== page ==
Posted by: magnussonllc | August 27, 2009

How to Establish Yourself and Your Agenda in a First Meeting

Woman in MeetingFirst meetings are always challenging but there are tools and structures we can use to have a higher impact and greater success.

Here’s one 4-part play to quickly establish yourself and your agenda in a first meeting. This technique is not about a casual meet-and-greet; it is when you have one chance and only one chance to make your case. The steps are based on Keith Ferazzi’s  interview with veteran consultant DeAnne Rosenberg, who learned early in her career that confidence and audacity are often the keys to leaving a meeting with what you need – and what you want.

  1. State the situation as you see it. This sets the stage for their candid response. Before you can speak persuasively—that is, before you speak from a position of passion and personal knowledge—you need to know where you stand.
  2. Communicate your feelings. We downplay the influence of emotions in our day-to-day contacts, especially in the business world. We’re told that vulnerability is a bad thing and we should be wary of revealing our feelings. But as we gain comfort using “I feel” with others, our encounters take on depth and sincerity. Your emotions are a gift of respect and caring to your listeners.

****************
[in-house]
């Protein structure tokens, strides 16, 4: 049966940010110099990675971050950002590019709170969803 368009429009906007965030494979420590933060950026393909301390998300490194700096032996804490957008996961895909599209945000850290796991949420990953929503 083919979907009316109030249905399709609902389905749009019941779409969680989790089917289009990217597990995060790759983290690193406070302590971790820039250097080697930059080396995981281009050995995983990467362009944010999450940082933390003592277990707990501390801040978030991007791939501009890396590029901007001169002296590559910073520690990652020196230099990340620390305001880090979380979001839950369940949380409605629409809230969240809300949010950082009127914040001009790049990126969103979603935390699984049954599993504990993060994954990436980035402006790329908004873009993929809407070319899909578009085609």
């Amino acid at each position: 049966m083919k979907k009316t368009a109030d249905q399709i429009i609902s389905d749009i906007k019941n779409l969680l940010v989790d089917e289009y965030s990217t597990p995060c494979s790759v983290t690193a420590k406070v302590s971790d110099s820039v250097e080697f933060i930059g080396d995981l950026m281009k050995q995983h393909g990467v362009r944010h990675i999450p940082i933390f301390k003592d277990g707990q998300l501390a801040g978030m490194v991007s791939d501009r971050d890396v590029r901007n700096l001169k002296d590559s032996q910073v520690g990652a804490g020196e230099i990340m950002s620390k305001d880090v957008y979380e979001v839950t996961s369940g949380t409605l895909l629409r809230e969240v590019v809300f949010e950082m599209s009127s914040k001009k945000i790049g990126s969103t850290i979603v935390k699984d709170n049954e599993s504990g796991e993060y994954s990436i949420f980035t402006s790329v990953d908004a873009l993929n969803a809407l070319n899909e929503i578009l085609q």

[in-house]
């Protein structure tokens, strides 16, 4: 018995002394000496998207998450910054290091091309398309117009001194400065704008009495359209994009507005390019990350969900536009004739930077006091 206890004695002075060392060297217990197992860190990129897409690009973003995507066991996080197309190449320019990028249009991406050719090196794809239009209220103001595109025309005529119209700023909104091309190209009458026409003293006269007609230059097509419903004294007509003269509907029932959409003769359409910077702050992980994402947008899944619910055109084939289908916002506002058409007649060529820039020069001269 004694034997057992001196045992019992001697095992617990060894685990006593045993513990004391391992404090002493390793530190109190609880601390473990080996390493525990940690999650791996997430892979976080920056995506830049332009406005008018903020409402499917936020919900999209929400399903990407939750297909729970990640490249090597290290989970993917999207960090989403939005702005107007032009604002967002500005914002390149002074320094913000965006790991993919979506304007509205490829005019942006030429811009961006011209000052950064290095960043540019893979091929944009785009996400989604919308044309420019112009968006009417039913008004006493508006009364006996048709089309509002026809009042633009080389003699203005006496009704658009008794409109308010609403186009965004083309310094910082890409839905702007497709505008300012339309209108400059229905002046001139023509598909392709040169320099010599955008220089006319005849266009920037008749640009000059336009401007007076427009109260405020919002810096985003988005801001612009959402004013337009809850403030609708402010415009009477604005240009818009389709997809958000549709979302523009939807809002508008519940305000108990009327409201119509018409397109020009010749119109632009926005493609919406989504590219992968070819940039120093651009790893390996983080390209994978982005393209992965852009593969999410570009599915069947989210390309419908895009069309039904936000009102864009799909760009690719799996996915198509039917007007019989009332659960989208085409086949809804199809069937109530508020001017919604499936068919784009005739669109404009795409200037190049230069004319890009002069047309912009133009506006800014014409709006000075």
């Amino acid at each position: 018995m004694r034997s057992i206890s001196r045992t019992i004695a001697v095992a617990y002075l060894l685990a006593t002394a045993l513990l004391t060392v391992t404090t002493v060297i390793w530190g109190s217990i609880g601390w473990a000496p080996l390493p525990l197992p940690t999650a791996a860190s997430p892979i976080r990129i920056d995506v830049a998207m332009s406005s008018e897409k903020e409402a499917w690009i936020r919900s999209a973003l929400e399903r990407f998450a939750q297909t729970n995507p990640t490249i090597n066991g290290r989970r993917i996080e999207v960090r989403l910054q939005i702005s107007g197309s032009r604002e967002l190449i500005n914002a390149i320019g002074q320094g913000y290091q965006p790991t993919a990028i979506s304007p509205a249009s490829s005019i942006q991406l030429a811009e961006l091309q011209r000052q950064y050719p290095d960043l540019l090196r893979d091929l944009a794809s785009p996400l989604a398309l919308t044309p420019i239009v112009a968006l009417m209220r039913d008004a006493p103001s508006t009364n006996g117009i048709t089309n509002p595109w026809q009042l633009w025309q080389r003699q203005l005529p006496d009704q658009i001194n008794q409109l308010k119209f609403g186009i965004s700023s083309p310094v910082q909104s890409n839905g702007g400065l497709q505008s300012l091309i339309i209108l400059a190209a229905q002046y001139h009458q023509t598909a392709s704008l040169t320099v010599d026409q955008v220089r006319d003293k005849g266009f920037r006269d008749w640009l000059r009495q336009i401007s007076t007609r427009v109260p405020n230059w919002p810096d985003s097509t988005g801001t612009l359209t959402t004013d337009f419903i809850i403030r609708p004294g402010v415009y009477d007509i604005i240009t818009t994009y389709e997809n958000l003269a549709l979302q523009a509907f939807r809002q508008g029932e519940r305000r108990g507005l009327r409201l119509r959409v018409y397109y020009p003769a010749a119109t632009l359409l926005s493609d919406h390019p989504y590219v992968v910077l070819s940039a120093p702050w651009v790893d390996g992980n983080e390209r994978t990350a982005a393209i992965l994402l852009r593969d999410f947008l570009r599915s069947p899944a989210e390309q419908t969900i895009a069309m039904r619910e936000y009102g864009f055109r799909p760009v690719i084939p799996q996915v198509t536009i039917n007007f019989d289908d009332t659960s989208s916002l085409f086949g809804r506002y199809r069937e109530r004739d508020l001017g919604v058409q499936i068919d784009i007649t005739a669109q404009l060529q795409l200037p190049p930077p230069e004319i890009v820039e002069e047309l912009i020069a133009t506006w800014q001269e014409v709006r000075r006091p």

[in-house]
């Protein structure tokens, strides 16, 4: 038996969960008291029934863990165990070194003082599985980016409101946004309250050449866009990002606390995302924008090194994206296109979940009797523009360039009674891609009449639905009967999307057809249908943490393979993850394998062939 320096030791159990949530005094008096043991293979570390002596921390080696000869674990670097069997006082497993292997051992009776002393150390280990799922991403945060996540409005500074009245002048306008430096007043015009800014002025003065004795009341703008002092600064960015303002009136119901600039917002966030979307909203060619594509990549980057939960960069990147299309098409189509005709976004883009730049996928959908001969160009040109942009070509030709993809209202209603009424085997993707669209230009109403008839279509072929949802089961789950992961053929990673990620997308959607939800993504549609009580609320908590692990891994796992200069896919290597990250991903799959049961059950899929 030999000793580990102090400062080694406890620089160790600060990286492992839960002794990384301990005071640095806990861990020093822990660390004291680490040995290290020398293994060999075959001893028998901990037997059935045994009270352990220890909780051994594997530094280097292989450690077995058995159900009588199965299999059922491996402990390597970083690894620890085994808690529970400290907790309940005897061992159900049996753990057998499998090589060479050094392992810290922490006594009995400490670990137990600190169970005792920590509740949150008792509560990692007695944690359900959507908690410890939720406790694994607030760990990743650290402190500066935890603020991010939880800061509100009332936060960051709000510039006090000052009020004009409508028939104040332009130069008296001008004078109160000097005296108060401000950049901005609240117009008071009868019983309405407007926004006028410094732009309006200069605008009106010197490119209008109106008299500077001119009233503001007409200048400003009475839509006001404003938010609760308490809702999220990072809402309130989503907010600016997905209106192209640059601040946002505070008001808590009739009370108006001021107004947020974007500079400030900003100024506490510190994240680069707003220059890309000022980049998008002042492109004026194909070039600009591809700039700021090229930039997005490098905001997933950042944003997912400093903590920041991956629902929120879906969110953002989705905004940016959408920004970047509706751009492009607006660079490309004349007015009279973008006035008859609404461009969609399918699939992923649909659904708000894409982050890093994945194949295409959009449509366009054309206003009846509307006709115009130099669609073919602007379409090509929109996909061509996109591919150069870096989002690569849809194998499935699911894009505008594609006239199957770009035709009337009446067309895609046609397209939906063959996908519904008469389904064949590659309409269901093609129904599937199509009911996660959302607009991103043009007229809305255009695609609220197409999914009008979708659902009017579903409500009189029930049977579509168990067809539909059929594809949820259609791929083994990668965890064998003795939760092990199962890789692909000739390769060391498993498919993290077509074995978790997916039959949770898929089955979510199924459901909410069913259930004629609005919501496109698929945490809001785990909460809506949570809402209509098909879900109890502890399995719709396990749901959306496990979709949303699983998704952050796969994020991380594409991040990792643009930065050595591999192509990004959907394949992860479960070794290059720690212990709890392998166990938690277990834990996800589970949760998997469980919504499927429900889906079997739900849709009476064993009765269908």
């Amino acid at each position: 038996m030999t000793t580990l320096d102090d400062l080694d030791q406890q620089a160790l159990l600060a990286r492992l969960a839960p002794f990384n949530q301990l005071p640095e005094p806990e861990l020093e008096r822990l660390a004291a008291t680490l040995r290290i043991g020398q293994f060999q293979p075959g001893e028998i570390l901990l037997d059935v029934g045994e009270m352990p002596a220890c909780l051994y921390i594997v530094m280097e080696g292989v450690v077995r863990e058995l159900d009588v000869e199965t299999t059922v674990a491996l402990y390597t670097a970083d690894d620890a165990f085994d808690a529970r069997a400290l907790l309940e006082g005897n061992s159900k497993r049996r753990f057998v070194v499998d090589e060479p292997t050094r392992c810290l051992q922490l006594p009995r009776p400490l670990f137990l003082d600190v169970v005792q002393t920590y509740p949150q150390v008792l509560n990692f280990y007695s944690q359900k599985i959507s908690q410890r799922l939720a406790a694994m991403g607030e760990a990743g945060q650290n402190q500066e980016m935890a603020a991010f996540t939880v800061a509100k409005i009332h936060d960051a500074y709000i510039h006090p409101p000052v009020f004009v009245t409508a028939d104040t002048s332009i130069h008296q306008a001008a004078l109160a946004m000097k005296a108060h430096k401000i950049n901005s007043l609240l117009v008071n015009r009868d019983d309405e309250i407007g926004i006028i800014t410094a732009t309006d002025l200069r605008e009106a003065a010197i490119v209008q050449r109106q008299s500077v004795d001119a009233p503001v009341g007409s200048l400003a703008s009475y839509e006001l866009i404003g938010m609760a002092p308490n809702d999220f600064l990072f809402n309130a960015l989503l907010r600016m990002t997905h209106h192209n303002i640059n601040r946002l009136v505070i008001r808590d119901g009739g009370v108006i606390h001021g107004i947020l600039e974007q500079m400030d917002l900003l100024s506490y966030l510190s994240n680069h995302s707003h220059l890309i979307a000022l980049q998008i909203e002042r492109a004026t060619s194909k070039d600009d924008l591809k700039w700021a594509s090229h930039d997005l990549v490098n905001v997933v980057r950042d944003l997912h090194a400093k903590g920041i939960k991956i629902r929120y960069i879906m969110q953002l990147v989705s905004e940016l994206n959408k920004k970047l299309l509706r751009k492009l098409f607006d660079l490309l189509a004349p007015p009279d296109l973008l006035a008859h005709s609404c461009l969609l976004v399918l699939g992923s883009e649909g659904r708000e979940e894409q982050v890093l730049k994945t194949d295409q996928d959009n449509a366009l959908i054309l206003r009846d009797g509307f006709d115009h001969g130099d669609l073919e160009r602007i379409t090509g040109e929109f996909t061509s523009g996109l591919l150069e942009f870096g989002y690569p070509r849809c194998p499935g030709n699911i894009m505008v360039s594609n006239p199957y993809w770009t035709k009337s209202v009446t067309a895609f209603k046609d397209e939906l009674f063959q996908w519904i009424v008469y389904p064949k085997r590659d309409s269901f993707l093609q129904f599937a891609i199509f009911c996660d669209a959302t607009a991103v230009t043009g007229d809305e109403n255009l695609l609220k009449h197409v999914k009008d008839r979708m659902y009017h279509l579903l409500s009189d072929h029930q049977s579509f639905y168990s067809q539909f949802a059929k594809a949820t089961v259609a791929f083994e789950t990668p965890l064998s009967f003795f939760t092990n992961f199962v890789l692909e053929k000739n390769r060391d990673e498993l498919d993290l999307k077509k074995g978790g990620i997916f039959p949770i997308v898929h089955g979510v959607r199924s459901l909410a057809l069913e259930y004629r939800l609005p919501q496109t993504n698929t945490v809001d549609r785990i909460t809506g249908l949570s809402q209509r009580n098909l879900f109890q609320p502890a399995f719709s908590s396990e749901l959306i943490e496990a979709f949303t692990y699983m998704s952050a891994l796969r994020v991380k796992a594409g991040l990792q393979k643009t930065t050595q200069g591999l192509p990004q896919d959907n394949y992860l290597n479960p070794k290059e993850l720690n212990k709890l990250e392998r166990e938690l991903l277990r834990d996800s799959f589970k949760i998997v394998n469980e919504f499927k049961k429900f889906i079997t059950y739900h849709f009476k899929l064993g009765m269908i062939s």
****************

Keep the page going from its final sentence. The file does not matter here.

3. Deliver the bottom line. This is the moment of truth when you state, with utter clarity, what it is you want. If you’re going to put your neck on the line, you’d better know why. The truth is the fastest route to a solution, but be realistic. Made sure your ask is appropriate.
  4. Use an open-ended question. A request that is expressed as a question—one that cannot be answered by a yes or no—is less threatening. How do you feel about this? How can we solve this problem? The issue has been raised, your feelings expressed, your desires articulated. With an open-ended suggestion or question, you invite the other person to work toward a solution with you. It takes pressure out of the interaction.
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